Brand Extensions: Finding the point of Saturation
Nowadays, the biggest lure for marketers lies in brand extension. It increases the brand equity, stimulates the company’s bottom line and lays a path for a longer sustainability in the market. Moreover, it creates strong bug in the customer’s mind that keeps him/her connected to the parent brand. This bug triggers when the customer sees a brand that’s merely an extension of parent brand. In today’s scenario, there is a large variety of brands available, for a particular product, in the market. Initially, customers are baffled and it’s difficult for them to choose from the wide variety of brands. They end up preferring the brand that had a spontaneous connection with their memory due to a strong frame of the brand image. And this image is mostly fixed and it changes if the company either do something really stupid or come up with something really creative. Sometimes, an overhauling process in a company‘s interface or product line might change their brand image. Videocon brought a similar change in organization lately. A changed logo, new punch line and whole new range of products. But the question is: To what extent a company can extend their brand?
It is always tempting to extend your product line under the parent brand. Launching a new brand hurts your financial bottom line. So most firms prefer extending their product line in the entourage of their parent brand as it is a safer option. But some of the most famous brands are extensions like Apple iPod, Microsoft Xbox, Tata Indocom, Virgin Airlines etc. Moreover, it’s easier to market brand names so the option to use them to create new products or services is always irresistible. But like everything else, there are hitches hidden inside this strategy. Is the parent brand strong enough to guide the growth of its extension? Will the extended brand be sustainable enough that it becomes a parent brand in itself? Is/Are the extended brand/brands really beneficial for the company without affecting its core values or core competency? Is it more profitable to be content with the current target niche or would it be better to generalize things more and diversify? These questions seriously affect the feasibility of brand extension. It’s hard to build strong brands, harder to keep them healthy but easier to get carried away by the greed of stretching your brand and damaging it, in the process. It’s like stretching a rubber band, the more you stretch the longer it gets. But there’s a point of saturation after which exerting anymore will break the band.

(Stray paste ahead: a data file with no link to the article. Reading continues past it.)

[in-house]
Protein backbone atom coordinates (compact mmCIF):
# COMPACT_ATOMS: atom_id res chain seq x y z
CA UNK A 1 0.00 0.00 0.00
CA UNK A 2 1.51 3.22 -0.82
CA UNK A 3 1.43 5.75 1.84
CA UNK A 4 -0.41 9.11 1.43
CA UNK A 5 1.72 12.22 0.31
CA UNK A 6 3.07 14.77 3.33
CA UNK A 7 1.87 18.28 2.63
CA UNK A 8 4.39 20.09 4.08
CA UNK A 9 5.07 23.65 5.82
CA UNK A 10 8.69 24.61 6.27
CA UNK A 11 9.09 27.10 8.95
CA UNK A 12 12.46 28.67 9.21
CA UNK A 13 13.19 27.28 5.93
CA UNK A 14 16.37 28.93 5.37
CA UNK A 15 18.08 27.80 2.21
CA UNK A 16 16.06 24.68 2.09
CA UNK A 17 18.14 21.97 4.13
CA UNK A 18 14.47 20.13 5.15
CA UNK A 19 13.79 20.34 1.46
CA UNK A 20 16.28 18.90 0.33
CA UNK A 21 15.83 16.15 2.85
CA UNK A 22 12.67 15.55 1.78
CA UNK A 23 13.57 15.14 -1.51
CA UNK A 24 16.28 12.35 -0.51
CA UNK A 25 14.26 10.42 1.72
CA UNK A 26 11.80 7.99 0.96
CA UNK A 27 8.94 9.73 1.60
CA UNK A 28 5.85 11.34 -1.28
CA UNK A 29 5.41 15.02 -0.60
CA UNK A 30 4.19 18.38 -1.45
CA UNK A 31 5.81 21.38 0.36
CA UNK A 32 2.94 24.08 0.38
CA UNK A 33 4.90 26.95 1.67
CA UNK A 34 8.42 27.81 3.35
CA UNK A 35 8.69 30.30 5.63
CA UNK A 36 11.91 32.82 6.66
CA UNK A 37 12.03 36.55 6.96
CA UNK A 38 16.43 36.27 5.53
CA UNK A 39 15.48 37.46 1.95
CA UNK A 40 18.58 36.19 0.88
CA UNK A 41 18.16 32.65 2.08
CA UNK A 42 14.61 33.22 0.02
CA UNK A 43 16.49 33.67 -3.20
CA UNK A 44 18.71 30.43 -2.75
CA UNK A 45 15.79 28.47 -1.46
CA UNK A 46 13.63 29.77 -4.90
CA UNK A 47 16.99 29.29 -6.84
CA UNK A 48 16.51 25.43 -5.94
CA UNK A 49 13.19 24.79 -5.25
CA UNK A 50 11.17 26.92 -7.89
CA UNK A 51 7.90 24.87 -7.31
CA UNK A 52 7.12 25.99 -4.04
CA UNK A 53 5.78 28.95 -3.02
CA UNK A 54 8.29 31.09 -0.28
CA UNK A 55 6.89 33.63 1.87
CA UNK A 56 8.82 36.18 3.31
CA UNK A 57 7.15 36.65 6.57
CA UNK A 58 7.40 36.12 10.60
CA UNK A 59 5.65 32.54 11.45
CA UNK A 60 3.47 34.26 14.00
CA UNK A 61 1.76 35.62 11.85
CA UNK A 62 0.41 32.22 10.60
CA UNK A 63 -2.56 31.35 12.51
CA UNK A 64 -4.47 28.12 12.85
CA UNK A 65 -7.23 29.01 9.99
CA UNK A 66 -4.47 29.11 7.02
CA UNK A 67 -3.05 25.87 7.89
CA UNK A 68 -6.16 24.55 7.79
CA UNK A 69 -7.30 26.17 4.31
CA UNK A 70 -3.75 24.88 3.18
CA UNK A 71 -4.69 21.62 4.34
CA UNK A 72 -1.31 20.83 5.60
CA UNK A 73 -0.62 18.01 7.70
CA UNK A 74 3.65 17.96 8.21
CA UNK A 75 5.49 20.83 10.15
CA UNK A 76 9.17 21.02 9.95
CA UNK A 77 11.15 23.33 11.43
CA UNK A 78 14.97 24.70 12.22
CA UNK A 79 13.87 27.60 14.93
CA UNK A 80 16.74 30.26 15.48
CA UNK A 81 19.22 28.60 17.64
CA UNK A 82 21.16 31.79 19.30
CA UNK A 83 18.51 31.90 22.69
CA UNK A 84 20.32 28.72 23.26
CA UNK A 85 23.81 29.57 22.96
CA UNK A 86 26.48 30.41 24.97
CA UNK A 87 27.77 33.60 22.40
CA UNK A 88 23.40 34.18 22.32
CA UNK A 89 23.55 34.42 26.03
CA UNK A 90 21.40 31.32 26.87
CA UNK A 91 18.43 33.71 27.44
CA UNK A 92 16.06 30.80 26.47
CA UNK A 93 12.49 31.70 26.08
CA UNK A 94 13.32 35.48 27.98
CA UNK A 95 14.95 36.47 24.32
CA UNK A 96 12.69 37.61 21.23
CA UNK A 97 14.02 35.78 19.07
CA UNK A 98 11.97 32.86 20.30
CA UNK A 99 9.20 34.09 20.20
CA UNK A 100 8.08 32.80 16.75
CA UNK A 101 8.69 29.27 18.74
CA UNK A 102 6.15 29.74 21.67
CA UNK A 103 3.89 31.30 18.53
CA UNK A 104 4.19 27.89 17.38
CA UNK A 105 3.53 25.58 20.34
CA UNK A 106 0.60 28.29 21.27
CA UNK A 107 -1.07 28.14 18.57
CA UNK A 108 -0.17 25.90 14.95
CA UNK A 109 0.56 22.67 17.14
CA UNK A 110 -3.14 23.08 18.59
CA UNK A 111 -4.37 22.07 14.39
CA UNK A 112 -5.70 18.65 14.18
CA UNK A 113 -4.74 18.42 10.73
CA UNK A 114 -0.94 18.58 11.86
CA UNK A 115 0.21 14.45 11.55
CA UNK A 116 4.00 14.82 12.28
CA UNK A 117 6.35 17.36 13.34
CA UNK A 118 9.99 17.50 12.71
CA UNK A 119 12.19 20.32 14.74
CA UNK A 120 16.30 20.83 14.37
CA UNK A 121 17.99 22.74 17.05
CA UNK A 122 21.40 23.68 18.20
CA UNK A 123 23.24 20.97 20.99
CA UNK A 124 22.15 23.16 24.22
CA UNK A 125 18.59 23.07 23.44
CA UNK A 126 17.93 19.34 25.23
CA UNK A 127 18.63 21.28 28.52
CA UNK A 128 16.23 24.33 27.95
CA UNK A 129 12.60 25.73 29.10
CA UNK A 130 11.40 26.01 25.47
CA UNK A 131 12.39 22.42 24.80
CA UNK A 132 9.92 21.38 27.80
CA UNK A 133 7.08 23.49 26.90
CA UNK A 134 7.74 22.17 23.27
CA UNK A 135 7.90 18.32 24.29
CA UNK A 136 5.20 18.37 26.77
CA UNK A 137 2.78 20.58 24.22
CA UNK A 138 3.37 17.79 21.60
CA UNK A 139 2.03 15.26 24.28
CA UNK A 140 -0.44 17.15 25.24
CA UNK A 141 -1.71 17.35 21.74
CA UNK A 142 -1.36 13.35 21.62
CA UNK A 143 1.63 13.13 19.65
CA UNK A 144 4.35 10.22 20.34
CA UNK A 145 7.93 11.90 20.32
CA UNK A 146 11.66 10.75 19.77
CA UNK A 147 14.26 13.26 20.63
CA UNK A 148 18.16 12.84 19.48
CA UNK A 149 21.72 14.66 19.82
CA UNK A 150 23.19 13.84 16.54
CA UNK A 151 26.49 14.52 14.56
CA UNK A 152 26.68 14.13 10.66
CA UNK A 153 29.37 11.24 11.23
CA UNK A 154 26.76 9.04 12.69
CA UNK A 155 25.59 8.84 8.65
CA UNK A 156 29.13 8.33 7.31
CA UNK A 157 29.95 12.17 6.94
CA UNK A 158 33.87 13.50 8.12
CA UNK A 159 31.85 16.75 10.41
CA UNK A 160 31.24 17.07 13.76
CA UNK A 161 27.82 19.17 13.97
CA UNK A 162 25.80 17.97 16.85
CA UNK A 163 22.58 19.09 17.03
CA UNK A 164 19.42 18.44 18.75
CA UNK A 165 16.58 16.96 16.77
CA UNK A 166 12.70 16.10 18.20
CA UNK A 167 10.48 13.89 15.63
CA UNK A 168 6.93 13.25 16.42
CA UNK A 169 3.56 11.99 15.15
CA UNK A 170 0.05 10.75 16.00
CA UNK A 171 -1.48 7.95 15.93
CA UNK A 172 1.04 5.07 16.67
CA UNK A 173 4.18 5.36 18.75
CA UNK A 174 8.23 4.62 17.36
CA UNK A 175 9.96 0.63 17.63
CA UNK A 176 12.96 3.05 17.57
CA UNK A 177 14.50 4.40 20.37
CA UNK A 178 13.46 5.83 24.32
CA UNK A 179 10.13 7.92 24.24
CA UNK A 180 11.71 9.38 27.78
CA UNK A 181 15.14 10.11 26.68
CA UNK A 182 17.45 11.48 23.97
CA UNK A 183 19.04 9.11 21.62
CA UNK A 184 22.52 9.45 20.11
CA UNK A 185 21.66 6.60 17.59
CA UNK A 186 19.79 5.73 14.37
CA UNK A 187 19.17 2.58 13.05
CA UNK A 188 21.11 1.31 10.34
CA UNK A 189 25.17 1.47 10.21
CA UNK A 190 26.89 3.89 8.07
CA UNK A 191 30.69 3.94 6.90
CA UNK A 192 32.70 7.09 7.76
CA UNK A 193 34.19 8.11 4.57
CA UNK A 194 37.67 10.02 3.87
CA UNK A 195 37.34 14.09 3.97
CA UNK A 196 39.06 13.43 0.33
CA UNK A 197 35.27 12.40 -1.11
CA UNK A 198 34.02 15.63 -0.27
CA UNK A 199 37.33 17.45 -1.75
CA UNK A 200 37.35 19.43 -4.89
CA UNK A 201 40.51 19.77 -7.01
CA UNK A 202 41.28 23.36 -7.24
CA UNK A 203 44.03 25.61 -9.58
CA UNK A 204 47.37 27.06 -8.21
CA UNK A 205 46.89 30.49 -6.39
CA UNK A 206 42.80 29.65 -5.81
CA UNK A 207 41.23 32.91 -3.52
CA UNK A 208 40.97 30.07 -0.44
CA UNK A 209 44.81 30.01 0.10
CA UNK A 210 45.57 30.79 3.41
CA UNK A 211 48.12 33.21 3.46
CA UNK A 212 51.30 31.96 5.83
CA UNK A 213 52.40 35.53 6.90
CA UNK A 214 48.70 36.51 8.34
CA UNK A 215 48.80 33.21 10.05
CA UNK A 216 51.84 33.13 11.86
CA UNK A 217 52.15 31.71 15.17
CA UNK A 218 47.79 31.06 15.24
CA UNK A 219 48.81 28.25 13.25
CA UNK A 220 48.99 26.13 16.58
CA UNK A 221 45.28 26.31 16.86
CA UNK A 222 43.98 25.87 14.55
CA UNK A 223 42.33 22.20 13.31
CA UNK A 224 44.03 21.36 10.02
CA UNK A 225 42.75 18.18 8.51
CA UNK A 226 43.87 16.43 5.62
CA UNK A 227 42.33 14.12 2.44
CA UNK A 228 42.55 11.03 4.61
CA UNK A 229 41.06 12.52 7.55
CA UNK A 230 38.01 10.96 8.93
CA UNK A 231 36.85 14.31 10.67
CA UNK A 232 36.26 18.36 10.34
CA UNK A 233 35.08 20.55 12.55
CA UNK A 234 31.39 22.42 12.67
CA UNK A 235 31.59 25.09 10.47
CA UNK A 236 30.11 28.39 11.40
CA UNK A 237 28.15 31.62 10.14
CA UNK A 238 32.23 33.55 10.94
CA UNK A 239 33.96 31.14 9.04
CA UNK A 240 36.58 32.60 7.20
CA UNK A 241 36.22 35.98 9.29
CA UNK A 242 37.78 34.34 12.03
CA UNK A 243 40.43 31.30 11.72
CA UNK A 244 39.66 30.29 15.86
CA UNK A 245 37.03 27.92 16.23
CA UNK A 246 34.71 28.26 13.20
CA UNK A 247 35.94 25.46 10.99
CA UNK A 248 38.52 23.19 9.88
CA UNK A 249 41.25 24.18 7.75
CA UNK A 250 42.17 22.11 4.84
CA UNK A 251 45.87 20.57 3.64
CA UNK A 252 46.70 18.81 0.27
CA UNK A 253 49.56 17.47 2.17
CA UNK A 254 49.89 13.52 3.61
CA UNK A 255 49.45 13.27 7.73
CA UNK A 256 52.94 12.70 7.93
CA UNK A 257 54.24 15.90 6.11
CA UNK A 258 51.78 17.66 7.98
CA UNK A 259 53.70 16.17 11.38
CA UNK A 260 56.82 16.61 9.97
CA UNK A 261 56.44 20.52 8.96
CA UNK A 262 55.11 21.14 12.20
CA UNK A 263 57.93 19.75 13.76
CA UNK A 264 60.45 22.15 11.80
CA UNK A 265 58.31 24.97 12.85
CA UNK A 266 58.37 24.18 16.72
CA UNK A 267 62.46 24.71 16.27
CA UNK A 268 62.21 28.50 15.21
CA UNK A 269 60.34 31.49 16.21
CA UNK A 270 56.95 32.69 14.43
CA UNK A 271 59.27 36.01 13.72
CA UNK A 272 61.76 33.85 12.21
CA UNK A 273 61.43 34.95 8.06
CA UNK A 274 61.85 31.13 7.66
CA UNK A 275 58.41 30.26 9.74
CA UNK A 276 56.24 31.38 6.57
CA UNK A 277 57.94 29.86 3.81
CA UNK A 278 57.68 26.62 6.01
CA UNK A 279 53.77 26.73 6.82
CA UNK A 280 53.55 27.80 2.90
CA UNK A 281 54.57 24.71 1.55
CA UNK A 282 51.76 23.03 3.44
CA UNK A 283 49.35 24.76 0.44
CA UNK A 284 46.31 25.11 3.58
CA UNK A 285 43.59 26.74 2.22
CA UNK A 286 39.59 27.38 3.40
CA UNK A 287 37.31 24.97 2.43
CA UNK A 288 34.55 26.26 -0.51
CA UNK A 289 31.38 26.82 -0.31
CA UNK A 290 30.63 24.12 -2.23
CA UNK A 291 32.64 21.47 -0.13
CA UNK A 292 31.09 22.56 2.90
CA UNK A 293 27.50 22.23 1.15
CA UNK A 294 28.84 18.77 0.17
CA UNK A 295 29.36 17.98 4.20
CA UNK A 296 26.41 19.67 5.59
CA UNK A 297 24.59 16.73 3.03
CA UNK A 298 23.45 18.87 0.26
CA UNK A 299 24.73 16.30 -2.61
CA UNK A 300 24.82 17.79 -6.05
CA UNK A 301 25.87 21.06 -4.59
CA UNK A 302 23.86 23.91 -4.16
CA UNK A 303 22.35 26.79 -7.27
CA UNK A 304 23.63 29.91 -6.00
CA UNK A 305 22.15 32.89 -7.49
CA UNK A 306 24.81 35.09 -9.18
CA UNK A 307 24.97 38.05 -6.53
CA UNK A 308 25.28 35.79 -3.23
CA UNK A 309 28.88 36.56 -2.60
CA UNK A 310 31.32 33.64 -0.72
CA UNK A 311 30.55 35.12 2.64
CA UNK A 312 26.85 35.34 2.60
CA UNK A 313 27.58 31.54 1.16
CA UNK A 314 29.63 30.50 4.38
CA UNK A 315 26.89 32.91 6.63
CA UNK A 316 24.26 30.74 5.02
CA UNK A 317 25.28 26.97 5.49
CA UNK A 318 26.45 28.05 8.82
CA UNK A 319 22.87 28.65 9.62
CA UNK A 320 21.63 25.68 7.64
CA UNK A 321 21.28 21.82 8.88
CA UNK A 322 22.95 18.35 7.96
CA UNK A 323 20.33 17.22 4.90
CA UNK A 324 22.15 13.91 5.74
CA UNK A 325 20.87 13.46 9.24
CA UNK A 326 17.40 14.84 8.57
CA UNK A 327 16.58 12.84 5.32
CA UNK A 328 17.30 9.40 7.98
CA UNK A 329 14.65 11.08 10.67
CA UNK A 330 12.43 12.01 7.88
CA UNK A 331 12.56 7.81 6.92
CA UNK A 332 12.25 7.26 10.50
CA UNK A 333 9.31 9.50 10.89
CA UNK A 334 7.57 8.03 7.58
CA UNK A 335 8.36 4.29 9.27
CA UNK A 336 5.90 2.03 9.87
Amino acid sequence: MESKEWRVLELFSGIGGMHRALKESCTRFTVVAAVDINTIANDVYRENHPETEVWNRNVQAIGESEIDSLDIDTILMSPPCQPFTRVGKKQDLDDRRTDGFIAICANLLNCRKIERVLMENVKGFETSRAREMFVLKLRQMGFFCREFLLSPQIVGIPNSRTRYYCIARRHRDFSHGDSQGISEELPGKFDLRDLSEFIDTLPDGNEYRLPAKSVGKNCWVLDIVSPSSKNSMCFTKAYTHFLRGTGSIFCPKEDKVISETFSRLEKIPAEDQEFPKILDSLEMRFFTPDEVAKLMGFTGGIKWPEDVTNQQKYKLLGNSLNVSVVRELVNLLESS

Some of the worst brand extensions are:
- T-Series Televisions
- Burger King’s men’s apparel
- Kellogg’s Hip-Hop wear
- Kanye West’s Travel website
- Diesel Jeans Wine
- Lance Armstrong’s Live strong Mutual fund
Every organization wants to have the lion’s share by diversifying its businesses and maximize its hold on the market. And for that, brand extension is the apt tool. It allows an organization enter into a totally new product category and at the same time strengthen its parent brand. Though it is highly vulnerable and delicate strategy and requires a lot of control and responsibility. The famous line from the movie “Spiderman” epitomizes this argument; “With great power comes great responsibility”